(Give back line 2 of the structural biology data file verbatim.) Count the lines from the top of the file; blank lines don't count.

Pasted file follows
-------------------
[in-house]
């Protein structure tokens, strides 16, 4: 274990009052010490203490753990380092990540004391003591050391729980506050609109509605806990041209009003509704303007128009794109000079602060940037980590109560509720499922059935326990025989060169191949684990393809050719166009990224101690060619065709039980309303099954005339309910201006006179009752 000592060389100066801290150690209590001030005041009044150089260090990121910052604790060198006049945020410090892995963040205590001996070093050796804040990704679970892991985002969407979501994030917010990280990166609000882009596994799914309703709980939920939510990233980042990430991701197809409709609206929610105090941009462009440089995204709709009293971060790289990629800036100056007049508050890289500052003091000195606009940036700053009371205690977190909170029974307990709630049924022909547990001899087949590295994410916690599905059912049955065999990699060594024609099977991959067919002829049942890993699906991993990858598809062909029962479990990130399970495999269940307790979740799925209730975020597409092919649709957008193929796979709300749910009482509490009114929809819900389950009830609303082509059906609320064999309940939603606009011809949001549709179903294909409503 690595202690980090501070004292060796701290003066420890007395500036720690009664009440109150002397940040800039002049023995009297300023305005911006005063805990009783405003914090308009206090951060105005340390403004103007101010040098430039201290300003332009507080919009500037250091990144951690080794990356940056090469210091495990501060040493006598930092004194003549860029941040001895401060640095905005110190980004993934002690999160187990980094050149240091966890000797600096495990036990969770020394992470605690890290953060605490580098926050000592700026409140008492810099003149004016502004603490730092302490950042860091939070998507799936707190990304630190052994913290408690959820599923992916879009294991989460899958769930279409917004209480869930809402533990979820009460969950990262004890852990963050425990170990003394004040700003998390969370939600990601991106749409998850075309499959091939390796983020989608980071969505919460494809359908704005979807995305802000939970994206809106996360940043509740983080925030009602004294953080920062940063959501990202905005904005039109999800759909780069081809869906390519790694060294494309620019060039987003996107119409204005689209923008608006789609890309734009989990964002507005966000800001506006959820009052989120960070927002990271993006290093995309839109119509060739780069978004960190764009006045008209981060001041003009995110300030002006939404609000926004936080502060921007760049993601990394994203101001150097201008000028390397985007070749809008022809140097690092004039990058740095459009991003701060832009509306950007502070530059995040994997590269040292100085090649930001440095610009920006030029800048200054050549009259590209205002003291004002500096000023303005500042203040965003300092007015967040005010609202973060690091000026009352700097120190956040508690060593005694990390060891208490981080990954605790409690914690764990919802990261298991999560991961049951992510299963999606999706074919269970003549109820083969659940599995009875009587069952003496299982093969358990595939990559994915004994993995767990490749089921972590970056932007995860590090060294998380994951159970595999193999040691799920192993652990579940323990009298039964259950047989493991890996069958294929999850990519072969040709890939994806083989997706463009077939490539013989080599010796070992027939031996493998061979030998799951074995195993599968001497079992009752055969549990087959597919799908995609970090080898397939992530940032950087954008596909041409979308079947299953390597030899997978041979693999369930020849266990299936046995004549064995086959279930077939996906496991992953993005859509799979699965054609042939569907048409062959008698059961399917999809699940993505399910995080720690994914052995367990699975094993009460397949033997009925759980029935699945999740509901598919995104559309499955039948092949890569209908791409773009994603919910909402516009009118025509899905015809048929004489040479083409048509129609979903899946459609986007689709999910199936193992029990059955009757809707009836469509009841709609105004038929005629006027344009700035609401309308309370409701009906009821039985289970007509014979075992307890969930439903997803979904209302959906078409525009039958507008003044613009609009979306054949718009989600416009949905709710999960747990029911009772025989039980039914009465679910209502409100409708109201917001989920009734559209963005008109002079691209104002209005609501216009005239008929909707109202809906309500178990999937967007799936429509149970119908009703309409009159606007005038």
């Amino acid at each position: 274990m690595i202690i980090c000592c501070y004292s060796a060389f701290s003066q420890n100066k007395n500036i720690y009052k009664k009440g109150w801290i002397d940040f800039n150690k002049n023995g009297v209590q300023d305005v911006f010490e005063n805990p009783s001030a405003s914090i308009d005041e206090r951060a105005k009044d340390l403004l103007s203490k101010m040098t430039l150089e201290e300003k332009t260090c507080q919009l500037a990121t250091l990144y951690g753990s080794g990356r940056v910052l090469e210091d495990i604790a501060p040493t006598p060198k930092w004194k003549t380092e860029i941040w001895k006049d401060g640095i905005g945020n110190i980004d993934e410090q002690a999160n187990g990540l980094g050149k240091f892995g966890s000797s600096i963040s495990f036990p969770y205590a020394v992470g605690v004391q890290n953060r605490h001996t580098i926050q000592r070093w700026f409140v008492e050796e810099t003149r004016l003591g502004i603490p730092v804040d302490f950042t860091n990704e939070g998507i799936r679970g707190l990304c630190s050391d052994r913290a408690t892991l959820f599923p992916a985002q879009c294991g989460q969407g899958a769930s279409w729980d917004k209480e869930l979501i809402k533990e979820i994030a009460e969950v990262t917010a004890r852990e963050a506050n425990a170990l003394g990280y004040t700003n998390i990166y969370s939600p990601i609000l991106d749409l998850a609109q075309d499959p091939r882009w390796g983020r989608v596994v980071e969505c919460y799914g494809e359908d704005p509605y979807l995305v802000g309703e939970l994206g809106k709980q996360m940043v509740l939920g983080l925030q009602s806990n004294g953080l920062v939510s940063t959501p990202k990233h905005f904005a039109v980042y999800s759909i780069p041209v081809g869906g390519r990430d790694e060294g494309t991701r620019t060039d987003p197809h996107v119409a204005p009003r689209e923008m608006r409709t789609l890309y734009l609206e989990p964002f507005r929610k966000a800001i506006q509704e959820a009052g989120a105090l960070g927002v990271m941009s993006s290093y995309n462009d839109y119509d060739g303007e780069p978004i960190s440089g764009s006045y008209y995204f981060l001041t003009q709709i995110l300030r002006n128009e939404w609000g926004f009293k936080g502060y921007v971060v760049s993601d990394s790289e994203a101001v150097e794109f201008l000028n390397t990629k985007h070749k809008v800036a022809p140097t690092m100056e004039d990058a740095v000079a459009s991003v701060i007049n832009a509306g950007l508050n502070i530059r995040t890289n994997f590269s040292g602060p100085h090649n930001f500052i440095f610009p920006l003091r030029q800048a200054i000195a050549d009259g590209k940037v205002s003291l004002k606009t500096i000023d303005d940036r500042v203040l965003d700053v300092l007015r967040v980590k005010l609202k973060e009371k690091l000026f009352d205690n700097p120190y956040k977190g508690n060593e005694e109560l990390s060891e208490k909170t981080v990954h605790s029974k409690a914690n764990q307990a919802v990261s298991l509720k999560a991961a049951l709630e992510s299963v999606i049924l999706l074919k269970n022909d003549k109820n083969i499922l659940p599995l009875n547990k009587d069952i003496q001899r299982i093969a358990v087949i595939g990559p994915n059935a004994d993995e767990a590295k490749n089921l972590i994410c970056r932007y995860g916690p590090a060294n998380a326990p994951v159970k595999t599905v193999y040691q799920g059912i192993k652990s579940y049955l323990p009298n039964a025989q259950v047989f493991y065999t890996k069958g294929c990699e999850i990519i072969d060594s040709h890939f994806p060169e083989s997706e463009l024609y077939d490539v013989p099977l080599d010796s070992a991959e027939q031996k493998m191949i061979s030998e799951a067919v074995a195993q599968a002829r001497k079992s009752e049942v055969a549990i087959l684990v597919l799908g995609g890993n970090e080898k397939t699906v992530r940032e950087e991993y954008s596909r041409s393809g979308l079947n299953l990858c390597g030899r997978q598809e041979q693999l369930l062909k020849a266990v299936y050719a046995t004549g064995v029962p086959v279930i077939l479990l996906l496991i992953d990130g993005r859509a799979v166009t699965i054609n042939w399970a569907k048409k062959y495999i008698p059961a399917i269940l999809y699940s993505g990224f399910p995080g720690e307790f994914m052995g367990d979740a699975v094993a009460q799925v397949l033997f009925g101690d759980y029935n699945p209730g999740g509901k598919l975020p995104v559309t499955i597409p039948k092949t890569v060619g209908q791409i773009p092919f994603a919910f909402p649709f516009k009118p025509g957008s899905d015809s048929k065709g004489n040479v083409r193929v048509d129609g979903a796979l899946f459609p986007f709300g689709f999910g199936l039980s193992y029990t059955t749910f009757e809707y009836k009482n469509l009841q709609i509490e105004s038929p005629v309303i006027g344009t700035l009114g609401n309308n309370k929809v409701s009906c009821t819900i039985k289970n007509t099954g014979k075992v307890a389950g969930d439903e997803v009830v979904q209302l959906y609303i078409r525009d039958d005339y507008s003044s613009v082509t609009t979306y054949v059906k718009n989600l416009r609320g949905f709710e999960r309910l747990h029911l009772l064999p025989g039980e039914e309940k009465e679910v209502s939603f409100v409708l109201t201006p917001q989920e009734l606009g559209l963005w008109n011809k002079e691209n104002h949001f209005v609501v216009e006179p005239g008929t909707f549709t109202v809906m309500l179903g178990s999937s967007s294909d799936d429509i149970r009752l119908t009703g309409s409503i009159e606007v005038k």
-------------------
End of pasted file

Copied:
């Protein structure tokens, strides 16, 4: 274990009052010490203490753990380092990540004391003591050391729980506050609109509605806990041209009003509704303007128009794109000079602060940037980590109560509720499922059935326990025989060169191949684990393809050719166009990224101690060619065709039980309303099954005339309910201006006179009752 000592060389100066801290150690209590001030005041009044150089260090990121910052604790060198006049945020410090892995963040205590001996070093050796804040990704679970892991985002969407979501994030917010990280990166609000882009596994799914309703709980939920939510990233980042990430991701197809409709609206929610105090941009462009440089995204709709009293971060790289990629800036100056007049508050890289500052003091000195606009940036700053009371205690977190909170029974307990709630049924022909547990001899087949590295994410916690599905059912049955065999990699060594024609099977991959067919002829049942890993699906991993990858598809062909029962479990990130399970495999269940307790979740799925209730975020597409092919649709957008193929796979709300749910009482509490009114929809819900389950009830609303082509059906609320064999309940939603606009011809949001549709179903294909409503 690595202690980090501070004292060796701290003066420890007395500036720690009664009440109150002397940040800039002049023995009297300023305005911006005063805990009783405003914090308009206090951060105005340390403004103007101010040098430039201290300003332009507080919009500037250091990144951690080794990356940056090469210091495990501060040493006598930092004194003549860029941040001895401060640095905005110190980004993934002690999160187990980094050149240091966890000797600096495990036990969770020394992470605690890290953060605490580098926050000592700026409140008492810099003149004016502004603490730092302490950042860091939070998507799936707190990304630190052994913290408690959820599923992916879009294991989460899958769930279409917004209480869930809402533990979820009460969950990262004890852990963050425990170990003394004040700003998390969370939600990601991106749409998850075309499959091939390796983020989608980071969505919460494809359908704005979807995305802000939970994206809106996360940043509740983080925030009602004294953080920062940063959501990202905005904005039109999800759909780069081809869906390519790694060294494309620019060039987003996107119409204005689209923008608006789609890309734009989990964002507005966000800001506006959820009052989120960070927002990271993006290093995309839109119509060739780069978004960190764009006045008209981060001041003009995110300030002006939404609000926004936080502060921007760049993601990394994203101001150097201008000028390397985007070749809008022809140097690092004039990058740095459009991003701060832009509306950007502070530059995040994997590269040292100085090649930001440095610009920006030029800048200054050549009259590209205002003291004002500096000023303005500042203040965003300092007015967040005010609202973060690091000026009352700097120190956040508690060593005694990390060891208490981080990954605790409690914690764990919802990261298991999560991961049951992510299963999606999706074919269970003549109820083969659940599995009875009587069952003496299982093969358990595939990559994915004994993995767990490749089921972590970056932007995860590090060294998380994951159970595999193999040691799920192993652990579940323990009298039964259950047989493991890996069958294929999850990519072969040709890939994806083989997706463009077939490539013989080599010796070992027939031996493998061979030998799951074995195993599968001497079992009752055969549990087959597919799908995609970090080898397939992530940032950087954008596909041409979308079947299953390597030899997978041979693999369930020849266990299936046995004549064995086959279930077939996906496991992953993005859509799979699965054609042939569907048409062959008698059961399917999809699940993505399910995080720690994914052995367990699975094993009460397949033997009925759980029935699945999740509901598919995104559309499955039948092949890569209908791409773009994603919910909402516009009118025509899905015809048929004489040479083409048509129609979903899946459609986007689709999910199936193992029990059955009757809707009836469509009841709609105004038929005629006027344009700035609401309308309370409701009906009821039985289970007509014979075992307890969930439903997803979904209302959906078409525009039958507008003044613009609009979306054949718009989600416009949905709710999960747990029911009772025989039980039914009465679910209502409100409708109201917001989920009734559209963005008109002079691209104002209005609501216009005239008929909707109202809906309500178990999937967007799936429509149970119908009703309409009159606007005038």